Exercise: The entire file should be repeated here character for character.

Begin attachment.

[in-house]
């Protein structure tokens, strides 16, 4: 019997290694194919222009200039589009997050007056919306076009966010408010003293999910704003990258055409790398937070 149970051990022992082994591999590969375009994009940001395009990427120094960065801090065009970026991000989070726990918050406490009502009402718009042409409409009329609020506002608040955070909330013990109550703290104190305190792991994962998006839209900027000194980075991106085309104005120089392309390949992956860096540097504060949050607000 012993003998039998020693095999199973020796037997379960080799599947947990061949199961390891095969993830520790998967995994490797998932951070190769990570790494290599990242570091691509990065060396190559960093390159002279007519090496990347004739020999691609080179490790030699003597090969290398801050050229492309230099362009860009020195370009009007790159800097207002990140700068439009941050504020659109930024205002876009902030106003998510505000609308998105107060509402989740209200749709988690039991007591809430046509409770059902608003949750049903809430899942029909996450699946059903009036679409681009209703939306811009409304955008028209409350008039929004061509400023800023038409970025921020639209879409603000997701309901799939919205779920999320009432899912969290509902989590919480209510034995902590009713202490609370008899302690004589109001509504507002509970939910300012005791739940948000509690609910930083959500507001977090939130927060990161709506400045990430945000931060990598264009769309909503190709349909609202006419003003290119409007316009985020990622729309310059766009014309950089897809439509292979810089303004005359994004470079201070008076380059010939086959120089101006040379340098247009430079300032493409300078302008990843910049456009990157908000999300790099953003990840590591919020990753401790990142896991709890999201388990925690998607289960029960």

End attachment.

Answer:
[in-house]
């Protein structure tokens, strides 16, 4: 019997290694194919222009200039589009997050007056919306076009966010408010003293999910704003990258055409790398937070 149970051990022992082994591999590969375009994009940001395009990427120094960065801090065009970026991000989070726990918050406490009502009402718009042409409409009329609020506002608040955070909330013990109550703290104190305190792991994962998006839209900027000194980075991106085309104005120089392309390949992956860096540097504060949050607000 012993003998039998020693095999199973020796037997379960080799599947947990061949199961390891095969993830520790998967995994490797998932951070190769990570790494290599990242570091691509990065060396190559960093390159002279007519090496990347004739020999691609080179490790030699003597090969290398801050050229492309230099362009860009020195370009009007790159800097207002990140700068439009941050504020659109930024205002876009902030106003998510505000609308998105107060509402989740209200749709988690039991007591809430046509409770059902608003949750049903809430899942029909996450699946059903009036679409681009209703939306811009409304955008028209409350008039929004061509400023800023038409970025921020639209879409603000997701309901799939919205779920999320009432899912969290509902989590919480209510034995902590009713202490609370008899302690004589109001509504507002509970939910300012005791739940948000509690609910930083959500507001977090939130927060990161709506400045990430945000931060990598264009769309909503190709349909609202006419003003290119409007316009985020990622729309310059766009014309950089897809439509292979810089303004005359994004470079201070008076380059010939086959120089101006040379340098247009430079300032493409300078302008990843910049456009990157908000999300790099953003990840590591919020990753401790990142896991709890999201388990925690998607289960029960």